Department of Homeland Security

The Department of Homeland Security Science and Technology Directorate’s First Responders Group’s (FRG) Video Datacasting Project transmits encrypted live video and data over existing broadcast television signals to a targeted audience within public safety. Users can download data in the field, improving interoperability at minimal cost and effort in the furtherance of public safety. This project is part of FRG’s ongoing efforts to ensure first responders have the tools, technologies, and knowledge they need to save lives and protect property while staying safe.

“Datacasting is a broadcasting mechanism capable of one-to-many content delivery which reduces congestion on public safety agencies’ networks,” said FRG Program Manager Cuong Luu. “This vastly impacts how video and data is currently shared by responders, providing better collaboration, and continuing to leverage current infrastructure costs of the public broadcast television stations.”

When broadcast television transitioned from analog to digital broadcast transmissions, it created the opportunity to allocate television spectrum in new ways. Datacasting takes advantage of a portion of the public broadcasting station’s bandwidth normally used for television programming, resulting in this technology being available to public safety at a very low cost.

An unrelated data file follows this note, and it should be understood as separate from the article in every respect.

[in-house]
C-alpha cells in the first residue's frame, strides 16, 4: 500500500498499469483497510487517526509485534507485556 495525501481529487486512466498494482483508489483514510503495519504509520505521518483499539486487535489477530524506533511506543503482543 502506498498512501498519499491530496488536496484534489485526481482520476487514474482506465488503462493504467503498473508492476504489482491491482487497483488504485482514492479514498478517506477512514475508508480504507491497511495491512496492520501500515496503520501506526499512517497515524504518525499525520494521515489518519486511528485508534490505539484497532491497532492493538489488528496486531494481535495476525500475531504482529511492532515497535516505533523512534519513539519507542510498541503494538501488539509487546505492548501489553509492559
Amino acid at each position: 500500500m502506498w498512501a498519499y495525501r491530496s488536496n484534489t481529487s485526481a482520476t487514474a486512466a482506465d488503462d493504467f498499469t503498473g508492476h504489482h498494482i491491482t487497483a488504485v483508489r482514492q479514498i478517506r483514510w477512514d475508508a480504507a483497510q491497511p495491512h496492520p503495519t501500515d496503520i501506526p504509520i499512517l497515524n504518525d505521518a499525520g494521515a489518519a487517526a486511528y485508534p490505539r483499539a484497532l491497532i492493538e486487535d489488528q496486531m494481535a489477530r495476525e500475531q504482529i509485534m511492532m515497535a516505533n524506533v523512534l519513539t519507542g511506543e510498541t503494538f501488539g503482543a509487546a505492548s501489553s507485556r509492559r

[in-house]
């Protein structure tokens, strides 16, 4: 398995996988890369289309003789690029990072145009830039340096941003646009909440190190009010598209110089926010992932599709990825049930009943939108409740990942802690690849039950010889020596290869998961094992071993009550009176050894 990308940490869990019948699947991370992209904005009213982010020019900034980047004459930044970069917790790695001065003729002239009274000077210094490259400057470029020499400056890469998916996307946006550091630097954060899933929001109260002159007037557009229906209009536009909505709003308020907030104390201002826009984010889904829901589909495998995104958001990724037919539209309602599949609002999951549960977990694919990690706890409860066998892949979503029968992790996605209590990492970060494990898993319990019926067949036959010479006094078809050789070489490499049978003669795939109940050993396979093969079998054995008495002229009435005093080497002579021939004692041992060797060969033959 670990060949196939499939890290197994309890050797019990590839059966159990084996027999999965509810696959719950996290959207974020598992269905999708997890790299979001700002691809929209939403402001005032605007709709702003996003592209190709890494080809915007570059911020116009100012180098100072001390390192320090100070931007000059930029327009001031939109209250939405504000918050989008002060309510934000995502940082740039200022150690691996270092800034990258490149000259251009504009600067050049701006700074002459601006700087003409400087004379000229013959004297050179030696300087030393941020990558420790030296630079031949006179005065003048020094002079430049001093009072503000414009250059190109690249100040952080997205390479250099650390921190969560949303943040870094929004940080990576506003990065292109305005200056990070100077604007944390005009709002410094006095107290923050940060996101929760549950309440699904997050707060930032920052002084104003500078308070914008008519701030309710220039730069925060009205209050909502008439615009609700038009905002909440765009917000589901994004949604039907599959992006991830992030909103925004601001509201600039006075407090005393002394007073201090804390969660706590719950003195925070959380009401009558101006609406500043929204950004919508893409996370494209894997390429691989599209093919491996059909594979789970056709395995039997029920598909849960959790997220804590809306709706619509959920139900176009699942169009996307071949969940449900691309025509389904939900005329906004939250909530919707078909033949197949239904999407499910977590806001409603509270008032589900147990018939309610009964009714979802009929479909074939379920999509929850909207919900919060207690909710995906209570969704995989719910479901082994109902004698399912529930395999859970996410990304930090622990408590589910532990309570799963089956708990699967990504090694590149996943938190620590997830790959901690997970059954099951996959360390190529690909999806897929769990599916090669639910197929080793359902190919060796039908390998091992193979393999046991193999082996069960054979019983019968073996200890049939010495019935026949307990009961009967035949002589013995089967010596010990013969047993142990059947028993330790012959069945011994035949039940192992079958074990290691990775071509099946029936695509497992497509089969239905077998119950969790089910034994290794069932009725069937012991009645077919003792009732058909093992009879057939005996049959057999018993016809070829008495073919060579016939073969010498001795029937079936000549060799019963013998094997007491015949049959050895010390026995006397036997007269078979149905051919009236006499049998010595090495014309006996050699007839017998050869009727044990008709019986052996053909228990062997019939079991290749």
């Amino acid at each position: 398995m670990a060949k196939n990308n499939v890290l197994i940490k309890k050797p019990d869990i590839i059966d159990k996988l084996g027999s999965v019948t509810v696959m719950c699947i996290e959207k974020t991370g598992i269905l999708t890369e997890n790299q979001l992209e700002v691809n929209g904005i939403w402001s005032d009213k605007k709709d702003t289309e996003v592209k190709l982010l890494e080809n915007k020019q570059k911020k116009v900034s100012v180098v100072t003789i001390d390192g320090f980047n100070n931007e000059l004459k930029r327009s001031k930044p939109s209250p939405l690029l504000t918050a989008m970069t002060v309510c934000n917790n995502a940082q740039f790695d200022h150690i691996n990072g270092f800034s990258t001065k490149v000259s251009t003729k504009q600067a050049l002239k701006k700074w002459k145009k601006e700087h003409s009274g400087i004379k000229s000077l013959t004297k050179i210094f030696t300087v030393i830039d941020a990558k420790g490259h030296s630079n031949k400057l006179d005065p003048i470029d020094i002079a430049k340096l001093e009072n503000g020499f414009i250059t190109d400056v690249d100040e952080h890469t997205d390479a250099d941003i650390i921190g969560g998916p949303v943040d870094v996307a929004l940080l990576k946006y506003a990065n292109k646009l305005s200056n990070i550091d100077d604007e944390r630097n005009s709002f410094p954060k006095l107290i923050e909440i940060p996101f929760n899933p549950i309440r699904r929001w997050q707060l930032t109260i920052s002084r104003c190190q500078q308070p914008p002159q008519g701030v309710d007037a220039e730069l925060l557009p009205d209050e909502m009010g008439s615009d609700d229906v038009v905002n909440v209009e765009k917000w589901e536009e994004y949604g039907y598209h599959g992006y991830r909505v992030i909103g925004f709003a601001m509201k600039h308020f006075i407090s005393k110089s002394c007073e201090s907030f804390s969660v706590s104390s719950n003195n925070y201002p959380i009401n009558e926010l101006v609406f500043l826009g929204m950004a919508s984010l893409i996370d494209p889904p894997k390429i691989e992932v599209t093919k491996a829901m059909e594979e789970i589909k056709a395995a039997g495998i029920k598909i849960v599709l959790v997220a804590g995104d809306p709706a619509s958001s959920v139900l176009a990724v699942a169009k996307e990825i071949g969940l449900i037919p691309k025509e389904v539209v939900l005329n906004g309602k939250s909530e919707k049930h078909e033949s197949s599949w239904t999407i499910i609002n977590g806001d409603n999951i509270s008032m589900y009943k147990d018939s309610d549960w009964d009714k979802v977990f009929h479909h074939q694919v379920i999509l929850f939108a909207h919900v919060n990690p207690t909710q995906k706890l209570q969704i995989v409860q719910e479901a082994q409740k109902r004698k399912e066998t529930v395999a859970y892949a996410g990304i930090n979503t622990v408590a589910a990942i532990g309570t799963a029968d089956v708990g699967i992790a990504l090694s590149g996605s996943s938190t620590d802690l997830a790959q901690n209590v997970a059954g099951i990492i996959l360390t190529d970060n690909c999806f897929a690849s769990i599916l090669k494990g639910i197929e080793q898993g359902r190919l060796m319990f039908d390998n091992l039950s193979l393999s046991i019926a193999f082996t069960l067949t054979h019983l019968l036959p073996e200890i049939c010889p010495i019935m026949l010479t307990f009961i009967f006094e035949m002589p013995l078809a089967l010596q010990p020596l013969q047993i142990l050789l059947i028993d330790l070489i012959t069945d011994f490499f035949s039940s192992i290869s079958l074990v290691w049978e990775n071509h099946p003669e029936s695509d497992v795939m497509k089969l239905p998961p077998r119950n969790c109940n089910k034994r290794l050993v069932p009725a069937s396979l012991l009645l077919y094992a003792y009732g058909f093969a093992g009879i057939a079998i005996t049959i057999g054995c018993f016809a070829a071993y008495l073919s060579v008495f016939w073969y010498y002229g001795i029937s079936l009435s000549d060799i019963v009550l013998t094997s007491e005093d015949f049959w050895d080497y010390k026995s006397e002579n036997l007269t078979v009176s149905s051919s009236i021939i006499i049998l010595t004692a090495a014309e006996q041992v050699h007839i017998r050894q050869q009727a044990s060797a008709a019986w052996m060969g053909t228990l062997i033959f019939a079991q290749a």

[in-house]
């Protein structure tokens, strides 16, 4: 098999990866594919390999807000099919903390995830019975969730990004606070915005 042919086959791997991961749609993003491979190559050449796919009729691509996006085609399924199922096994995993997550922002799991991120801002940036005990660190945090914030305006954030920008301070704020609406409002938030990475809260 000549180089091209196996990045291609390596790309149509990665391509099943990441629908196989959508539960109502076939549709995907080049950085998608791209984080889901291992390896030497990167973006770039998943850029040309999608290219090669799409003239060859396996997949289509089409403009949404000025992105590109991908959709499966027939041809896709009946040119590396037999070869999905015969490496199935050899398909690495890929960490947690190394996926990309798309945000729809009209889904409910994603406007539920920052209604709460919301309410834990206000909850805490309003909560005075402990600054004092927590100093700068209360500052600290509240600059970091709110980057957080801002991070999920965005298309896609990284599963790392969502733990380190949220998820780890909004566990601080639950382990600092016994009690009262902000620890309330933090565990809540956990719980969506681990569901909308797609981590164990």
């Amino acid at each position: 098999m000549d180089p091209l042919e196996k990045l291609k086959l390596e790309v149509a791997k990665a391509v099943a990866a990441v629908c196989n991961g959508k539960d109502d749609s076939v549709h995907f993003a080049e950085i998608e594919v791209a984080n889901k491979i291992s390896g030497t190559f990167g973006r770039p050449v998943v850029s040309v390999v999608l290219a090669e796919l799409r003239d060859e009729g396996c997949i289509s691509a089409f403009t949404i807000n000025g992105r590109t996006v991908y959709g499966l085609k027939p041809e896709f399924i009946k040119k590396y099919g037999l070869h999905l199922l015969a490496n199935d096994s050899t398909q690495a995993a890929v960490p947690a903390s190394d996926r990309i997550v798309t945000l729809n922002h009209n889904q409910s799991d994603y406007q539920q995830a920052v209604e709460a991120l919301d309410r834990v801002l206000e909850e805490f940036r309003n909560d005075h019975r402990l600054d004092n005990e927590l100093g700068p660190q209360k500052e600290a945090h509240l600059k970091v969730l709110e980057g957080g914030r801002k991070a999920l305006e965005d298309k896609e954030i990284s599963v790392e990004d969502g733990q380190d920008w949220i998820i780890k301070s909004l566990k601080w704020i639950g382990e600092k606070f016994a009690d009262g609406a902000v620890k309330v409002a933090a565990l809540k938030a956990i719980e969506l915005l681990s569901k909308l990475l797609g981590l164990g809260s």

Last year, FRG joined Johns Hopkins University Applied Physics Lab, SpectraRep, and several Public Broadcasting Service television stations in two successful pilots in Houston, Texas and in Chicago, Illinois. These pilots demonstrated the ability of datacasting to support public safety communications in an operational environment, expanded on current datacasting uses, and determined benefits and limitations.